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When it comes to addiction profiles and risk of death or overdose combined with ties to cancer, car crashes, violence, and obesity, the research suggests that marijuana may be less of a health risk than alcohol.

Still, because of marijuana’s largely illegal status, long-term studies on all its health effects have been limited – meaning more research is needed.

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Shayanne Gal/Business Insider

As anyone who has drunk a cup of coffee knows, not all drugs are equally harmful. Caffeine, the most widely consumed psychoactive drug on earth, is not a danger to human health.

To give people an idea of the most dangerous substances, a team of psychiatrists, chemists, and pharmacologists at the UK’s Royal College of Psychiatrists systematically ranked them based on three factors: how much physical harm they cause, how addictive they are, and how much damage they do to society as a whole, judging by things like costs spent on healthcare. They published their findings in the medical journal The Lancet.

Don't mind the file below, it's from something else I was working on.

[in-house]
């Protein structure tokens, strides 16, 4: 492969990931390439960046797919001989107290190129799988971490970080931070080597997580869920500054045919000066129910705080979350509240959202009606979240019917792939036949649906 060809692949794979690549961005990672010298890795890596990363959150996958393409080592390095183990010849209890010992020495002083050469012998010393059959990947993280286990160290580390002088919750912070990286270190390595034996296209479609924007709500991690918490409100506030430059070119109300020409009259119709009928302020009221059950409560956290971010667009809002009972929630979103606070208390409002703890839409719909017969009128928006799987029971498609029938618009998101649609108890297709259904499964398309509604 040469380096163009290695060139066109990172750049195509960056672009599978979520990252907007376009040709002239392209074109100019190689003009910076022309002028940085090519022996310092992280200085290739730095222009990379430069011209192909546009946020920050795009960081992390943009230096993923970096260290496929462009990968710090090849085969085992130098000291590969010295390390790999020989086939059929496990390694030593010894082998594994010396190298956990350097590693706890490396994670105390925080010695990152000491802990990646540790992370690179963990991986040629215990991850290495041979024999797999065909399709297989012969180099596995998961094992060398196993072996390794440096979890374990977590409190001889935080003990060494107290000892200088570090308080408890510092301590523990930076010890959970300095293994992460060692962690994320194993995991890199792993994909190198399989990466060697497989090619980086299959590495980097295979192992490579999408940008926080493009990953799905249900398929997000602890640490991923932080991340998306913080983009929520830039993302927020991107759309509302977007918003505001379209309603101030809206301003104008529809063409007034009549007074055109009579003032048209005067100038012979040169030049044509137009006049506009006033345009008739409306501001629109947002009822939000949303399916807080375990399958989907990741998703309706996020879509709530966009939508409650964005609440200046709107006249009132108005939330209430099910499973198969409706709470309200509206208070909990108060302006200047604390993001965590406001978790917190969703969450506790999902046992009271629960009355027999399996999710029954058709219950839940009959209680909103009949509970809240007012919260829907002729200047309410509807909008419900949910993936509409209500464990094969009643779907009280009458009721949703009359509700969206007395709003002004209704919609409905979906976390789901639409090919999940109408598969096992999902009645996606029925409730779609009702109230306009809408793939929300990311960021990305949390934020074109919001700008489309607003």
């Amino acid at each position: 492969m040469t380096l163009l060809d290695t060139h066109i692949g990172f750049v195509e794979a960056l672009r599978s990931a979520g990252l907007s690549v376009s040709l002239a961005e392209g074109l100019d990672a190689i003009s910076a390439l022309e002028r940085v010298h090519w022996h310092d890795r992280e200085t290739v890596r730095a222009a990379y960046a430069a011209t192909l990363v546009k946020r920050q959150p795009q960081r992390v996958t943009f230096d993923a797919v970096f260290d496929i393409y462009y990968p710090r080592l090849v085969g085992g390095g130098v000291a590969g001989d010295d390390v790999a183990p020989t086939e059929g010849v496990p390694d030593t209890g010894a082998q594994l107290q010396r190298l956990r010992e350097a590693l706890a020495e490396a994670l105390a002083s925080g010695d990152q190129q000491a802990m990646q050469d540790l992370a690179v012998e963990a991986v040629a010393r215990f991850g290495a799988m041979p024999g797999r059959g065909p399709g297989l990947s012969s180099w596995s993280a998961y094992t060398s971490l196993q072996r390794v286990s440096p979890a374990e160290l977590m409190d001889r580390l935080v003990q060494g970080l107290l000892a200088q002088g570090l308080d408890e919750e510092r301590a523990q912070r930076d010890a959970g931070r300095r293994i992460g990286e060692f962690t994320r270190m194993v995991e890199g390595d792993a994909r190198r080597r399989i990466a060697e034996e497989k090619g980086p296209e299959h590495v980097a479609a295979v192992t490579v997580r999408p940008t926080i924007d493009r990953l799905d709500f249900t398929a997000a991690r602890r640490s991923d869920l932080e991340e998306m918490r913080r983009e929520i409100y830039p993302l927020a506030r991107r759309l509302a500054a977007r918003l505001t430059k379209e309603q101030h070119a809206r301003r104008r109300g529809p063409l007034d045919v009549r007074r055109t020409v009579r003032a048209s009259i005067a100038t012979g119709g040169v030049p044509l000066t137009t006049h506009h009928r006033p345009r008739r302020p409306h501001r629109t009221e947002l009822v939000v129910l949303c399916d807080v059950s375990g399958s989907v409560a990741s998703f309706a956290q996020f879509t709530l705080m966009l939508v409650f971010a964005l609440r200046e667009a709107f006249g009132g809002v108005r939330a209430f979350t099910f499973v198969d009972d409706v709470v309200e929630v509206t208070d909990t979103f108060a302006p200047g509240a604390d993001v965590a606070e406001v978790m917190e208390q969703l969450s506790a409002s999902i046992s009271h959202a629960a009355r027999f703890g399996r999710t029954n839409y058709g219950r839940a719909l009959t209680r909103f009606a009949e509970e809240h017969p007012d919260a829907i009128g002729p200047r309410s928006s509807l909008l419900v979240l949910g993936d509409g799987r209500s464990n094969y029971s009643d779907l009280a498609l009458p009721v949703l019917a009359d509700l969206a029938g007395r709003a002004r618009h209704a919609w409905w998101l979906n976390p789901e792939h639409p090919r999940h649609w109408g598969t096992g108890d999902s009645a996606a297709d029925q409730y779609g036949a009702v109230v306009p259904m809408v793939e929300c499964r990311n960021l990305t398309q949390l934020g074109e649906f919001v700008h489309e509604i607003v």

Here are the drugs that rank highest for dependency:


To assess the danger of each drug, the scientists looked at three types of effects.

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Shayanne Gal/Business Insider

The following ranking focuses on dependency. The researchers further broke this category down into three factors that determine how addictive something is.

1. Pleasure, the euphoria a user feels on the drug; psychological dependence

2. The cravings a user experiences when the drug is withdrawn

3. Physical dependence, the headaches or other physical symptoms a user experiences when the drug is withdrawn